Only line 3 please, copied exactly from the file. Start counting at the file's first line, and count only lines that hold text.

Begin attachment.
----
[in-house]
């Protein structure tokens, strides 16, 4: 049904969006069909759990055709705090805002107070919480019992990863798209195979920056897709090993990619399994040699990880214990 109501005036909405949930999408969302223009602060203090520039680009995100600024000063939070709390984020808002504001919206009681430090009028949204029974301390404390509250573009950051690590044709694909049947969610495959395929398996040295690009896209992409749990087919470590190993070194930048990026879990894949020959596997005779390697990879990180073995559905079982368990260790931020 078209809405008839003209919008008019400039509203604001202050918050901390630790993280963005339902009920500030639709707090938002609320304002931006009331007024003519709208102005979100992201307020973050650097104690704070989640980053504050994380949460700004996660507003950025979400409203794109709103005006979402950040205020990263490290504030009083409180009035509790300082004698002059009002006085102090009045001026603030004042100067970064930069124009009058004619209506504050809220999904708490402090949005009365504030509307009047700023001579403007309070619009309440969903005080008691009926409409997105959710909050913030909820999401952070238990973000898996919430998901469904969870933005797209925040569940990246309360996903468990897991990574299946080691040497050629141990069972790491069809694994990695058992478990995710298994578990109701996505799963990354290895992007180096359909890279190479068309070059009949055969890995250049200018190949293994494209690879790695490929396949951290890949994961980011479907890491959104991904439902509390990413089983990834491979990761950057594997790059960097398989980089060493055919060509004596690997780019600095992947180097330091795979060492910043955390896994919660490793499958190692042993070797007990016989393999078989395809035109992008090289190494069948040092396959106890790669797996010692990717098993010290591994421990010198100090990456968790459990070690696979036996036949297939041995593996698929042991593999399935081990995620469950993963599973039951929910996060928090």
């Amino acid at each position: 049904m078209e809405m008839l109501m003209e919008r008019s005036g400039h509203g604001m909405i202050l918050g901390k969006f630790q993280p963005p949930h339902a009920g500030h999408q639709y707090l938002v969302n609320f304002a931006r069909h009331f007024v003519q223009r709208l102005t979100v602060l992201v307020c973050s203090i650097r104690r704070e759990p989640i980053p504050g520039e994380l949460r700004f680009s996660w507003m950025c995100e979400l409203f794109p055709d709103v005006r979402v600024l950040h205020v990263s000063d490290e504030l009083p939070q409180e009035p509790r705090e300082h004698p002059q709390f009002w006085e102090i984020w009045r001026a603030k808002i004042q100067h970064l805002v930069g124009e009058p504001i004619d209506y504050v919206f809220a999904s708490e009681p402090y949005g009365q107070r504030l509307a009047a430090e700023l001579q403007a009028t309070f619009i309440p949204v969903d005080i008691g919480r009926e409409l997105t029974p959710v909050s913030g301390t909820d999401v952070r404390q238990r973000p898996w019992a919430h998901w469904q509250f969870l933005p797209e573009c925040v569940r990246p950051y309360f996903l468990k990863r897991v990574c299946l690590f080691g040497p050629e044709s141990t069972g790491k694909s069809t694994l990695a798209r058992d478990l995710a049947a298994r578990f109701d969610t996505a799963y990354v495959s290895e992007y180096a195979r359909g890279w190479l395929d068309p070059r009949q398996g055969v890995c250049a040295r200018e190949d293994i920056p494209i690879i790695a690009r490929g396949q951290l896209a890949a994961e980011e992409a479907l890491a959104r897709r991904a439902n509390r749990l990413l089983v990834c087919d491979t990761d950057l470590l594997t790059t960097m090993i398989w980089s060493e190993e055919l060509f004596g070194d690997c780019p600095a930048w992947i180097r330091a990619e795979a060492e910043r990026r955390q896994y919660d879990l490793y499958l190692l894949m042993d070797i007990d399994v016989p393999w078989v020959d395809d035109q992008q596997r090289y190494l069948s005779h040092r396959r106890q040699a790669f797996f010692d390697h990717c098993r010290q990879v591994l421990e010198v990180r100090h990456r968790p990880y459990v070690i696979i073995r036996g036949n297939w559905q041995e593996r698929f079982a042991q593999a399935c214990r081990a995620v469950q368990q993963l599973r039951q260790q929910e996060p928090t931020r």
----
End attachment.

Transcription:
């Amino acid at each position: 049904m078209e809405m008839l109501m003209e919008r008019s005036g400039h509203g604001m909405i202050l918050g901390k969006f630790q993280p963005p949930h339902a009920g500030h999408q639709y707090l938002v969302n609320f304002a931006r069909h009331f007024v003519q223009r709208l102005t979100v602060l992201v307020c973050s203090i650097r104690r704070e759990p989640i980053p504050g520039e994380l949460r700004f680009s996660w507003m950025c995100e979400l409203f794109p055709d709103v005006r979402v600024l950040h205020v990263s000063d490290e504030l009083p939070q409180e009035p509790r705090e300082h004698p002059q709390f009002w006085e102090i984020w009045r001026a603030k808002i004042q100067h970064l805002v930069g124009e009058p504001i004619d209506y504050v919206f809220a999904s708490e009681p402090y949005g009365q107070r504030l509307a009047a430090e700023l001579q403007a009028t309070f619009i309440p949204v969903d005080i008691g919480r009926e409409l997105t029974p959710v909050s913030g301390t909820d999401v952070r404390q238990r973000p898996w019992a919430h998901w469904q509250f969870l933005p797209e573009c925040v569940r990246p950051y309360f996903l468990k990863r897991v990574c299946l690590f080691g040497p050629e044709s141990t069972g790491k694909s069809t694994l990695a798209r058992d478990l995710a049947a298994r578990f109701d969610t996505a799963y990354v495959s290895e992007y180096a195979r359909g890279w190479l395929d068309p070059r009949q398996g055969v890995c250049a040295r200018e190949d293994i920056p494209i690879i790695a690009r490929g396949q951290l896209a890949a994961e980011e992409a479907l890491a959104r897709r991904a439902n509390r749990l990413l089983v990834c087919d491979t990761d950057l470590l594997t790059t960097m090993i398989w980089s060493e190993e055919l060509f004596g070194d690997c780019p600095a930048w992947i180097r330091a990619e795979a060492e910043r990026r955390q896994y919660d879990l490793y499958l190692l894949m042993d070797i007990d399994v016989p393999w078989v020959d395809d035109q992008q596997r090289y190494l069948s005779h040092r396959r106890q040699a790669f797996f010692d390697h990717c098993r010290q990879v591994l421990e010198v990180r100090h990456r968790p990880y459990v070690i696979i073995r036996g036949n297939w559905q041995e593996r698929f079982a042991q593999a399935c214990r081990a995620v469950q368990q993963l599973r039951q260790q929910e996060p928090t931020r």